20 Songs, 1 Hour 20 Minutes

EDITORS’ NOTES

Initially a side-project for Kingfisher’s Jonathan Meiburg and Okkervill River’s Will Sheff, Austin, Texas’ Shearwater has blossomed into a strong, definitive artistic endeavor all its own. The “group”’s fourth album, sans Sheff, has been expanded into a sprawling 19-track set that provides a rollercoaster ride of thrills, dynamics and alternate takes. Now Meiburg’s baby, he wrote 18 of the tracks (Skip James’ “Special Rider Blues” is the lone non-original), Palo Santo is an art-rock tour de force. “La Dame Et La Licorne” begins things in a soothing buzz of ambient texture and swooning emotional outbursts reminiscent of the desolate, latter works of Talk Talk, while other tracks surf the margins of alt.rock history, eliciting comparisons to John Cale, Jeff Buckley, Palace and Red House Painters in their austere sorrow. The title track highlights Meiburg’s fragile vocal style that threatens to close in on itself as the textures gently transform like shapes in a lava lamp. Even his raised voice (“Seventy-Four, Seventy-Five”) exposes a vulnerable nerve that sounds as if a nervous breakdown, his 19th or not, is coming up just over the bridge.

EDITORS’ NOTES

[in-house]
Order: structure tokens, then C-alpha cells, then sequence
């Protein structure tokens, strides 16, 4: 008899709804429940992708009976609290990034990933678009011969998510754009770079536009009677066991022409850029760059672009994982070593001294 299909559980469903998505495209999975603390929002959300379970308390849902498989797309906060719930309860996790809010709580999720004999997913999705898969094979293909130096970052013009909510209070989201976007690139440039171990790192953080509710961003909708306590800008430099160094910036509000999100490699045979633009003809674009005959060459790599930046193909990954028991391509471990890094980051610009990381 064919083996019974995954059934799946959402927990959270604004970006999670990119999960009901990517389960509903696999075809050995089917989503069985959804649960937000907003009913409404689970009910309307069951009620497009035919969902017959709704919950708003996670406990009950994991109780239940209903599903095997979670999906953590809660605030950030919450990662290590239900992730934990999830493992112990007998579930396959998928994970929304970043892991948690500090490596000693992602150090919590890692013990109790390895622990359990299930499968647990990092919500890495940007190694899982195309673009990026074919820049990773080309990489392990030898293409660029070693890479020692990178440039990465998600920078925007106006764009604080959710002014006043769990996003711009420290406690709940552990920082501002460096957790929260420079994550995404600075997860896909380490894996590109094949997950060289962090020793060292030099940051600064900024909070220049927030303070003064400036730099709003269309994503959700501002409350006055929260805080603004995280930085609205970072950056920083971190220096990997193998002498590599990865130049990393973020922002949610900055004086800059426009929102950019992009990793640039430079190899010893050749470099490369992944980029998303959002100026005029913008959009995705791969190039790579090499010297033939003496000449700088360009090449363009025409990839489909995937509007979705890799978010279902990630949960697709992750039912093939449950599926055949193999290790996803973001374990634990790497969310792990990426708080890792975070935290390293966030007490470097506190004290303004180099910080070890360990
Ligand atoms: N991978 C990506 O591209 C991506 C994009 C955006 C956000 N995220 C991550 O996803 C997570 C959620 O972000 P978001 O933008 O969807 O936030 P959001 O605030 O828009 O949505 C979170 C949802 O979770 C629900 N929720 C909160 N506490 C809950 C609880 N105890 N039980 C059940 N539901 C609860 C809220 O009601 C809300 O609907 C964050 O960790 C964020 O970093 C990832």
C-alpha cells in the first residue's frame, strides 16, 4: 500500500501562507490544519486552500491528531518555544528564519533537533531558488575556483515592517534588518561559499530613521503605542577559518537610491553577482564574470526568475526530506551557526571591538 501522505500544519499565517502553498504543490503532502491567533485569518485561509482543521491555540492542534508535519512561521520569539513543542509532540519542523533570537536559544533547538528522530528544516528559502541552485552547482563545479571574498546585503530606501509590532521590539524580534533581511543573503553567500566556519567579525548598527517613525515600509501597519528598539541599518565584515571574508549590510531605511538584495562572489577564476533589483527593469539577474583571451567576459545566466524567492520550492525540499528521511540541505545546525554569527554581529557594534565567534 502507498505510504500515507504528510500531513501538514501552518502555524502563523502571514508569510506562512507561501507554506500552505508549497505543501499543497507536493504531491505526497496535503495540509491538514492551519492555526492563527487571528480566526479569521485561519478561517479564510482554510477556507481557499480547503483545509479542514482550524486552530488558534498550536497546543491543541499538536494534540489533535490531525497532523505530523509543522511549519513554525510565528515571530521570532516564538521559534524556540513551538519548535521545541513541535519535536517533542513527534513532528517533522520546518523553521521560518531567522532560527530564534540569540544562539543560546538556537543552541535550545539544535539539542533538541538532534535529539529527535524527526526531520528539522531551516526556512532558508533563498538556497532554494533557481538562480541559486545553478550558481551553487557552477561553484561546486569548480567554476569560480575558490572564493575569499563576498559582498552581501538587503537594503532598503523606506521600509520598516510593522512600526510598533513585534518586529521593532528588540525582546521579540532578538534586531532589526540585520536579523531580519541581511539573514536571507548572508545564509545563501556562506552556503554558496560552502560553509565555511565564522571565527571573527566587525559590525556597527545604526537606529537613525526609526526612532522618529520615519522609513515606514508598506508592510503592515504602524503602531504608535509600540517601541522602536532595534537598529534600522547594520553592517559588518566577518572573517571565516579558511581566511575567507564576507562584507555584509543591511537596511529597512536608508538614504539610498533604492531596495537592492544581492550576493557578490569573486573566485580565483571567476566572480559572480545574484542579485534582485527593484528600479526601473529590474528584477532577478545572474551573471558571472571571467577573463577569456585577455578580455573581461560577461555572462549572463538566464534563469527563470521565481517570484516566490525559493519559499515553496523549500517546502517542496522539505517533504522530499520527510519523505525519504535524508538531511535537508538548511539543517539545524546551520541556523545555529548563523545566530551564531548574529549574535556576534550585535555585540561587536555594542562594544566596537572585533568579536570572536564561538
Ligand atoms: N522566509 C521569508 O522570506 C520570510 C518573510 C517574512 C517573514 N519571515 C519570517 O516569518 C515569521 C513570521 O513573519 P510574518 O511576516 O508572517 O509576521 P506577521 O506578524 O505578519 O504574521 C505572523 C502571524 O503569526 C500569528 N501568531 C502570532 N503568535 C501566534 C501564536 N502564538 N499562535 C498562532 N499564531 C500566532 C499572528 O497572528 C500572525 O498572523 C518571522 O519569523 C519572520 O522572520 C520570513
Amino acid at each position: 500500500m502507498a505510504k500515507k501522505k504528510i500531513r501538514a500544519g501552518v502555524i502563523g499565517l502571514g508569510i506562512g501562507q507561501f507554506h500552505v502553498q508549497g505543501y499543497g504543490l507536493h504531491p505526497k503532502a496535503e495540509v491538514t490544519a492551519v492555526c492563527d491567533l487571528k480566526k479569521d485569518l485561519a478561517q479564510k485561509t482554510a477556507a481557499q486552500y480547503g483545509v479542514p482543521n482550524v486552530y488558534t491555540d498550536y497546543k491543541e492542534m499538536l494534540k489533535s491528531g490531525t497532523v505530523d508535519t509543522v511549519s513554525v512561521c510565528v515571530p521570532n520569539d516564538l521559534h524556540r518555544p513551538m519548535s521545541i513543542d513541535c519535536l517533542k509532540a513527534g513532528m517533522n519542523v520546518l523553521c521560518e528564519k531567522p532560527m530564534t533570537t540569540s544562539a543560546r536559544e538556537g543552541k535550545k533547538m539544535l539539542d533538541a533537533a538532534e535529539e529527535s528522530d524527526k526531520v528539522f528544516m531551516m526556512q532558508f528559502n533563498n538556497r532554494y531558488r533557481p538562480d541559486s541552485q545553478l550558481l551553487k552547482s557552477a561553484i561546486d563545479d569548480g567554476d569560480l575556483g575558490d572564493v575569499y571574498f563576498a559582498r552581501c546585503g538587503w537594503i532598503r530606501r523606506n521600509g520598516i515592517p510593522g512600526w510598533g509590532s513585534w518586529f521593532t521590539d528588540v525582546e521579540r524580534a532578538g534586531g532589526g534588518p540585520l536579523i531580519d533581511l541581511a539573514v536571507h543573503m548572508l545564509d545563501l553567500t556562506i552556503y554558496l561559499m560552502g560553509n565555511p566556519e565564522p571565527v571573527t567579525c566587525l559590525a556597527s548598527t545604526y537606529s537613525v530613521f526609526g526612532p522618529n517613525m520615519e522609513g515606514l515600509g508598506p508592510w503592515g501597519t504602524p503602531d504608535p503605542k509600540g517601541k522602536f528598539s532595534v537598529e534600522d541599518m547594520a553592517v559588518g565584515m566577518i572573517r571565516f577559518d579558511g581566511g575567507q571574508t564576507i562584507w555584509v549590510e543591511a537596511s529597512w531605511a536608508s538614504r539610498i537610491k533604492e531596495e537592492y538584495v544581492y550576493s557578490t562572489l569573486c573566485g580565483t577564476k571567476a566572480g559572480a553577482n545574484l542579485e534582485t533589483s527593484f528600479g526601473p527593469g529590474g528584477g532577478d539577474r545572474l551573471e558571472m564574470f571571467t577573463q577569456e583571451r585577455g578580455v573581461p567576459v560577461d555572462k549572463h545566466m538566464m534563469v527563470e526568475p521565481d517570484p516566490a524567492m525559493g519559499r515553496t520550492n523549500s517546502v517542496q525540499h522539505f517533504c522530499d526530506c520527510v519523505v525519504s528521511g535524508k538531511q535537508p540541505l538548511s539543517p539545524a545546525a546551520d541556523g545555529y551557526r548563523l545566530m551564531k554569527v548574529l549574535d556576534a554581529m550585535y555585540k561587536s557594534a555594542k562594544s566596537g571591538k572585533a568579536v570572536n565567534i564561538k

Initially a side-project for Kingfisher’s Jonathan Meiburg and Okkervill River’s Will Sheff, Austin, Texas’ Shearwater has blossomed into a strong, definitive artistic endeavor all its own. The “group”’s fourth album, sans Sheff, has been expanded into a sprawling 19-track set that provides a rollercoaster ride of thrills, dynamics and alternate takes. Now Meiburg’s baby, he wrote 18 of the tracks (Skip James’ “Special Rider Blues” is the lone non-original), Palo Santo is an art-rock tour de force. “La Dame Et La Licorne” begins things in a soothing buzz of ambient texture and swooning emotional outbursts reminiscent of the desolate, latter works of Talk Talk, while other tracks surf the margins of alt.rock history, eliciting comparisons to John Cale, Jeff Buckley, Palace and Red House Painters in their austere sorrow. The title track highlights Meiburg’s fragile vocal style that threatens to close in on itself as the textures gently transform like shapes in a lava lamp. Even his raised voice (“Seventy-Four, Seventy-Five”) exposes a vulnerable nerve that sounds as if a nervous breakdown, his 19th or not, is coming up just over the bridge.

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